For the status of this bill and others discussed previously, go to the Bill Tracking page.


Will Burns is FACT’s Public Policy Director.

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Tennessee Capitol Building

Business Protection Act Scheduled for Full House Next Thursday

There was legislative activity this week in addition to the heartbeat bill discussed in today’s blog post. Specifically, the Business Protection Act, House Bill 563, by Representative Jason Zachary (R-Knoxville) passed out of the House Commerce Committee on Tuesday. It is now scheduled to be heard by the full House on Thursday.

On Wednesday, the House Departments and Agencies Subcommittee was scheduled to hear House Bill 998 by Representative Bill Beck (D-Nashville) that, as amended, would have been a first step toward establishing sexual orientation and gender identity as protected classes in Tennessee. Sensing the subcommittee’s resistance to his bill, Rep. Beck took the bill off notice. We are grateful to those subcommittee members who expressed their concerns with the bill.

Of the bills mentioned last week, Representative John Ragan (R-Oak Ridge) took off notice his two bills, House Bill 1151 to apply indecent exposure law to activity in restrooms and locker rooms and House Bill 1152 to provide conscience protection to faith-based adoption agencies. However, Representative Tim Rudd (R-Murfreesboro) will present a nearly identical conscience protection bill, House Bill 836, to the Children and Families Subcommittee on Tuesday.

Also scheduled for next week are the following:

  • House Bill 307 by Representative Dennis Powers (R-Jacksboro) that would extend the current law that allows students to receive release time to take non-credit religious courses to allow local boards of education to develop release time religious elective courses offered for credit.
  • House Bill 1 by Representative Rick Staples (D-Knoxville) that would authorize sports wagering will be in the House State Committee.
  • House Bill 1033 by Representative Brian Terry (R-Murfreesboro) and its Senate companion bill, Senate Bill 1057, by Senator Steve Dickerson (R-Nashville) that would decriminalize wagering in fantasy sports leagues and sports pools will be heard in the House and Senate Judiciary Committees, respectively.
  • The Senate Judiciary Committee will also hear SJR 97 that would authorize the operation of bingo games to benefit public and private schools. A similar measure, HJR 102, by Representative Bruce Griffey (R-Paris) was defeated in the House Departments and Agencies Subcommittee last week.
  • Senate Bill 1389 by Senator Mike Bell (R-Riceville) that would authorize the development and issuance of a commemorative certificate of a nonviable birth by the Department of Health will be heard by the Senate Health and Welfare Committee.

To see more about the Business Protection Act, click on the plus sign next to SB 364/HB 563 under the “Bills About Religious Liberty” section on our Bill Tracking page.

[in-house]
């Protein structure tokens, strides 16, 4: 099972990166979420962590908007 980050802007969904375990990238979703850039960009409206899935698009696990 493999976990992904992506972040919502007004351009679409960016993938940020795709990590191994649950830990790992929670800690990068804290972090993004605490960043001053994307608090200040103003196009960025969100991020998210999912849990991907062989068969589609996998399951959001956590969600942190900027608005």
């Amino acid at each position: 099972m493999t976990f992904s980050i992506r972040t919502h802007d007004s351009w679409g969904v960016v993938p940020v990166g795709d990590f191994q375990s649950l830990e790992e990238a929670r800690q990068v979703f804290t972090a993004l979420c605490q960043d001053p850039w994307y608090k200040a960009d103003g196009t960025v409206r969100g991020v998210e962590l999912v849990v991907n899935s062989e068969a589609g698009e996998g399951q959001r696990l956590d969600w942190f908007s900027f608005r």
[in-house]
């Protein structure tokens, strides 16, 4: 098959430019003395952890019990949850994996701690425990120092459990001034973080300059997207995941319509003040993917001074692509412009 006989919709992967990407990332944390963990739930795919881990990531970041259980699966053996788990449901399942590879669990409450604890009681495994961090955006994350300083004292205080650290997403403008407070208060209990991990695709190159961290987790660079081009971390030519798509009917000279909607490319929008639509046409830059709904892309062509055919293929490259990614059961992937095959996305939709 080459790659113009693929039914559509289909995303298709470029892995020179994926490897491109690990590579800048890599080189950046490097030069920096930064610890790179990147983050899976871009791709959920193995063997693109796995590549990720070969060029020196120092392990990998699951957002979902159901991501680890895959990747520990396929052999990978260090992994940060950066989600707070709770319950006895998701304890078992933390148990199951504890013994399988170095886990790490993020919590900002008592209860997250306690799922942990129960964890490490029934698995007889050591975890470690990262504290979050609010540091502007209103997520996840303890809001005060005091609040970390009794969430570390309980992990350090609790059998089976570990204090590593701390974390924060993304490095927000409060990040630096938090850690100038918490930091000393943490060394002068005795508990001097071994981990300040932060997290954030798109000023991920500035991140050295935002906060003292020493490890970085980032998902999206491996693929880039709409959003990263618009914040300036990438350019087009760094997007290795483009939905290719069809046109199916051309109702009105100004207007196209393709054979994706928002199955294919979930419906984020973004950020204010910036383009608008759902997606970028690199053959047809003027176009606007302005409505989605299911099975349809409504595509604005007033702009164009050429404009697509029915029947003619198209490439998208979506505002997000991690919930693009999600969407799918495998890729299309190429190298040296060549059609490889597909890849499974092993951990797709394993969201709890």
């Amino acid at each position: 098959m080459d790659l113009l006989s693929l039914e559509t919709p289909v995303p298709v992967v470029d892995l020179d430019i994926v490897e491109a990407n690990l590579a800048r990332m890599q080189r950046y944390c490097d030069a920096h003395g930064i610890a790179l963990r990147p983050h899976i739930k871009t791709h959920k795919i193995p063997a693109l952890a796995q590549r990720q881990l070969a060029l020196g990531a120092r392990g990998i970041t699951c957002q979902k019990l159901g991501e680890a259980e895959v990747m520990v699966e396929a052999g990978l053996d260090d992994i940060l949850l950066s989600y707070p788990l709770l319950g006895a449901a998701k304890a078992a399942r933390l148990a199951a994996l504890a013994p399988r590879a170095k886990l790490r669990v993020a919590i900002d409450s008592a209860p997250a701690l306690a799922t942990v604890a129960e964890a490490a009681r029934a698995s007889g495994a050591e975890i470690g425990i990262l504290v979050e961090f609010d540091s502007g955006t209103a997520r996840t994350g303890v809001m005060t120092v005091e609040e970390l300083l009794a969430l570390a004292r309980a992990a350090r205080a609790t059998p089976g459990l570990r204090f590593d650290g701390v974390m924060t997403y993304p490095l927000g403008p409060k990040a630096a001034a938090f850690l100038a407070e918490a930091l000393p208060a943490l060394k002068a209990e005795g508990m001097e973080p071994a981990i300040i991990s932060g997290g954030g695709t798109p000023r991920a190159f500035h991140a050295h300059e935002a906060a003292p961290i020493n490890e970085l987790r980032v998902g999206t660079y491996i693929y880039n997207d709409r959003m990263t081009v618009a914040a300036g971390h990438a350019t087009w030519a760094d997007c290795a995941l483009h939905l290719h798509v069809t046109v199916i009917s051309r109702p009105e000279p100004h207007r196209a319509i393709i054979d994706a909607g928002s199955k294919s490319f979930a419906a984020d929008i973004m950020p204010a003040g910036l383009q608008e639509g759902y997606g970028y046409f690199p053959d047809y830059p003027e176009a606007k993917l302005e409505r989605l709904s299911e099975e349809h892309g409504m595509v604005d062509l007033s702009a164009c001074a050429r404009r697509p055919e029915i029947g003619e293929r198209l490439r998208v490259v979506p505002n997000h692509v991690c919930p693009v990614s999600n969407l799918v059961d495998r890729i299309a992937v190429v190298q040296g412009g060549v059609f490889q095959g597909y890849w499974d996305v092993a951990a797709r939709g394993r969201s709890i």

Will Burns is FACT’s Public Policy Director.

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Tennessee Capitol Building

The Latest on Legislative Action This Week and Next

This week HB 77 by Rep. Micah Van Huss (R-Jonesborough), known as the “Heartbeat Bill,” passed out of the House Health Committee on a 15-4 party line vote and is now scheduled to be heard by the full House on Thursday.

Additionally, the House Business Subcommittee recommended HB 563 by Rep. Jason Zackary (R-Knoxville) for passage. It will ensure that businesses are not disadvantaged in bidding on contracts or receiving benefits from a state or local government entity by either going beyond or only conforming to state law regarding minimum wages, employee civil right protections, employee health care coverage, or family leave policies. This bill will be heard by the House Commerce Committee on Tuesday.

Of the three gambling related bills covered last week, only one cleared the subcommittee process. HB 1 by Rep. Rick Staples (D-Knoxville) that would authorize sports wagering was amended and recommended for passage by the House Departments and Agencies Subcommittee. It was referred to the House State Committee, but has not yet been set for a hearing.

Among other bills scheduled to be heard next week are the following:

  • HB 1152 by Rep. John Ragan (R-Oak Ridge) provides conscience protection for child-placing agencies exercising sincerely held religious beliefs. It will be heard by the House Children and Families Subcommittee.
  • HB 1151 by Rep. Ragan applies the criminal standards on indecent exposure to actions taken in a single-sex facility where the offender is a member of the opposite sex than the sex the facility is designated for use. It will be heard by the House Criminal Justice Subcommittee.
  • SJR 1 to amend the constitution relative to the appointment of the attorney general, having passed the Senate, will be heard by the House Civil Justice Subcommittee.

You can read more about these and 25 other bills that we thought you might find of interest and track their current status through the bill tracking section of our website.


Will Burns is FACT’s Public Policy Director.

Read more “This Week at the Capitol” articles